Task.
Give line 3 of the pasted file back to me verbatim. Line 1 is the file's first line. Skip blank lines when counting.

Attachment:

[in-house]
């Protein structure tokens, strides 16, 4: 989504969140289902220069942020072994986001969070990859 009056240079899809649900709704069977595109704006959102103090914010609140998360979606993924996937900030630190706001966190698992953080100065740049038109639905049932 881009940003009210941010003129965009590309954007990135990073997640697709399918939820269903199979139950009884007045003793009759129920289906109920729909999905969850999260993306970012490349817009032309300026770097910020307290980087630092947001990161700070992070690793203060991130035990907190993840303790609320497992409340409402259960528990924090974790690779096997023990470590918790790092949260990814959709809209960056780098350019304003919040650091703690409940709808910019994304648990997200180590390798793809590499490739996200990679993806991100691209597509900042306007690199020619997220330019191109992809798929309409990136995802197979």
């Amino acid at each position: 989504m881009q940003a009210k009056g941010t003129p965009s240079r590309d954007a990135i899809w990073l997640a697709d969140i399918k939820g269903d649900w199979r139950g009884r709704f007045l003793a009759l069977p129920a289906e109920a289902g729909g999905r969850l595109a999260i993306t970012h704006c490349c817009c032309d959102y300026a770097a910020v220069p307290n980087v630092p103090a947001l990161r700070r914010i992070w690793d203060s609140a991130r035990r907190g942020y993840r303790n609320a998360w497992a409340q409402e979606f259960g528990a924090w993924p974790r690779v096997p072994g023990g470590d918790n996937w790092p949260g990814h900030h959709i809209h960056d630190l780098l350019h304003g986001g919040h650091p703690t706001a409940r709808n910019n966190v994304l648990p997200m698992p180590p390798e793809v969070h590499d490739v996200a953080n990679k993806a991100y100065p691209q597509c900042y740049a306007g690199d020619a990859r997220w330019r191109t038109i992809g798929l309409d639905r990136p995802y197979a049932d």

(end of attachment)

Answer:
């Amino acid at each position: 989504m881009q940003a009210k009056g941010t003129p965009s240079r590309d954007a990135i899809w990073l997640a697709d969140i399918k939820g269903d649900w199979r139950g009884r709704f007045l003793a009759l069977p129920a289906e109920a289902g729909g999905r969850l595109a999260i993306t970012h704006c490349c817009c032309d959102y300026a770097a910020v220069p307290n980087v630092p103090a947001l990161r700070r914010i992070w690793d203060s609140a991130r035990r907190g942020y993840r303790n609320a998360w497992a409340q409402e979606f259960g528990a924090w993924p974790r690779v096997p072994g023990g470590d918790n996937w790092p949260g990814h900030h959709i809209h960056d630190l780098l350019h304003g986001g919040h650091p703690t706001a409940r709808n910019n966190v994304l648990p997200m698992p180590p390798e793809v969070h590499d490739v996200a953080n990679k993806a991100y100065p691209q597509c900042y740049a306007g690199d020619a990859r997220w330019r191109t038109i992809g798929l309409d639905r990136p995802y197979a049932d």